Ruzanna Stepanian

                      In remarks that will fuel more speculation about his desire to return to power, former President Robert Kocharian on Tuesday criticized economic policies pursued by Armenia’s current government.

                      In an interview with the Mediamax news agency, Kocharian specifically attacked the government’s response to the global financial crisis that has hit the country hard. He effectively accused the authorities of squandering an “ideal macroeconomic situation” which he said they had inherited from his administration.

                      “True, economic crises take place from time to time,” said Kocharian. “One should be mindful of and prepare for that during good years. But not by restraining economic development but by accumulating reserves, cutting the state debt and budget deficit, diversifying trade and so on. And that’s what we did.”

                      Kocharian argued that during his 1998-2008 rule the Armenian economy grew by over 10 percent per annum while the external debt and budget deficit steadily decreased as a share of Gross Domestic Product. He dismissed a widely held belief that the economy contracted sharply in 2009 because it had grown excessively dependent on a construction boom, a key driving force of the robust growth.

                      Kocharian claimed that there is still “huge” domestic demand for apartments and office space and that the government of President Serzh Sarkisian could have used it for mitigating the impact of the global recession. “We should consolidate efforts to maintain housing demand,” he told Mediamax. “There are many ways of doing that. I think the government now understands that.”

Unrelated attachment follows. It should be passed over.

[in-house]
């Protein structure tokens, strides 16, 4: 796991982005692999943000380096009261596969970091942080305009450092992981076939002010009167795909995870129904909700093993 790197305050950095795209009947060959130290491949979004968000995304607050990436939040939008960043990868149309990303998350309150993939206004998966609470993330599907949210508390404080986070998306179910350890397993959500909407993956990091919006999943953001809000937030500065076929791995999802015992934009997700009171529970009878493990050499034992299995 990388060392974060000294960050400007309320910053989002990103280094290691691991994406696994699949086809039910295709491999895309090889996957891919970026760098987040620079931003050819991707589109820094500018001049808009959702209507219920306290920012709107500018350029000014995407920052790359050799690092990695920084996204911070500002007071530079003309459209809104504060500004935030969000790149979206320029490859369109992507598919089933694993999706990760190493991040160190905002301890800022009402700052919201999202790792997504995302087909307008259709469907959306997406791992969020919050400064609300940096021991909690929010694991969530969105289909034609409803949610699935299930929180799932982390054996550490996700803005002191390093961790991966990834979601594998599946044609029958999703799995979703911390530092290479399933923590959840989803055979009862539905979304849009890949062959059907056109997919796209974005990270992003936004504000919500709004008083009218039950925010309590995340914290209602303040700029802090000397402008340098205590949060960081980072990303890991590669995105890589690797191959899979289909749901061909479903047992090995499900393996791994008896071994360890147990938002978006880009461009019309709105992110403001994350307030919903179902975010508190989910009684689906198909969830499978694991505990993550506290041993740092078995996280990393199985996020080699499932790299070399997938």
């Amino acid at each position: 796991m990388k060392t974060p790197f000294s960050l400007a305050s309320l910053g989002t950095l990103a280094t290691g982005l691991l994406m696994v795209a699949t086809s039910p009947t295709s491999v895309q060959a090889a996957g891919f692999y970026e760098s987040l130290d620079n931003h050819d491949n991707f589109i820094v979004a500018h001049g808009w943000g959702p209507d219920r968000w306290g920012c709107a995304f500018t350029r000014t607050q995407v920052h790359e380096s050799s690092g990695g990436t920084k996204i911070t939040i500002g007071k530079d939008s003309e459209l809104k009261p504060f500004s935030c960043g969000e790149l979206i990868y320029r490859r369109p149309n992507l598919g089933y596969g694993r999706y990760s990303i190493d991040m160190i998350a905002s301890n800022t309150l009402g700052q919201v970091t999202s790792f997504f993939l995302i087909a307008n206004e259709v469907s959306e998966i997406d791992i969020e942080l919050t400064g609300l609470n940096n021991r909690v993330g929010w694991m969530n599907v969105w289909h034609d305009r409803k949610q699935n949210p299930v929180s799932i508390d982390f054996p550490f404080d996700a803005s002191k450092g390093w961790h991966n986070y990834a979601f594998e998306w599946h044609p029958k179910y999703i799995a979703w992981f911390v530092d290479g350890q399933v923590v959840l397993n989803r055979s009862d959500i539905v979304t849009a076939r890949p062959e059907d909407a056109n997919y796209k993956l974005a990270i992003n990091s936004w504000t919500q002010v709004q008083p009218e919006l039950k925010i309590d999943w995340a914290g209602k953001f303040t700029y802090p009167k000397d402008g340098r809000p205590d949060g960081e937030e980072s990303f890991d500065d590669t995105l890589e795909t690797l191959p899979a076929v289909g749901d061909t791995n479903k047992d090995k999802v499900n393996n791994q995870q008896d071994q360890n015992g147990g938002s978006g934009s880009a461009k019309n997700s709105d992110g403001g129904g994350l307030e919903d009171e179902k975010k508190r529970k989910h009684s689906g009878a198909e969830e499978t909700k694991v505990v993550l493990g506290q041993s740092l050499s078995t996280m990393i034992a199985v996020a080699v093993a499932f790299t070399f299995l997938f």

“It was extremely important to start that in advance, when the crisis was only beginning to move towards Armenia,” he added in a jibe at the government.

                      Representatives of Sarkisian’s Republican Party of Armenia (HHK) declined to immediately comment on the extraordinary criticism, while a leading member of the main opposition Armenian National Congress (HAK) scoffed at it. “Not a single fact [cited by the ex-president] corresponds to reality,” former Prime Minister Hrant Bagratian told RFE/RL’s Armenian service.

                      Bagratian claimed that the Kocharian administration inflated economic growth rates and artificially stimulated the construction sector for “personal gain.” He said the construction boom benefited only the wealthiest Armenians and eventually turned out to be a bubble.

                      The HAK has remained Kocharian’s most bitter detractor even after he handed over power to Sarkisian in April 2008. Newspapers supporting the opposition alliance have since regularly speculated about his impending return to active politics. Some of them claimed recently that Kocharian has demanded that Sarkisian appoint him as prime minister.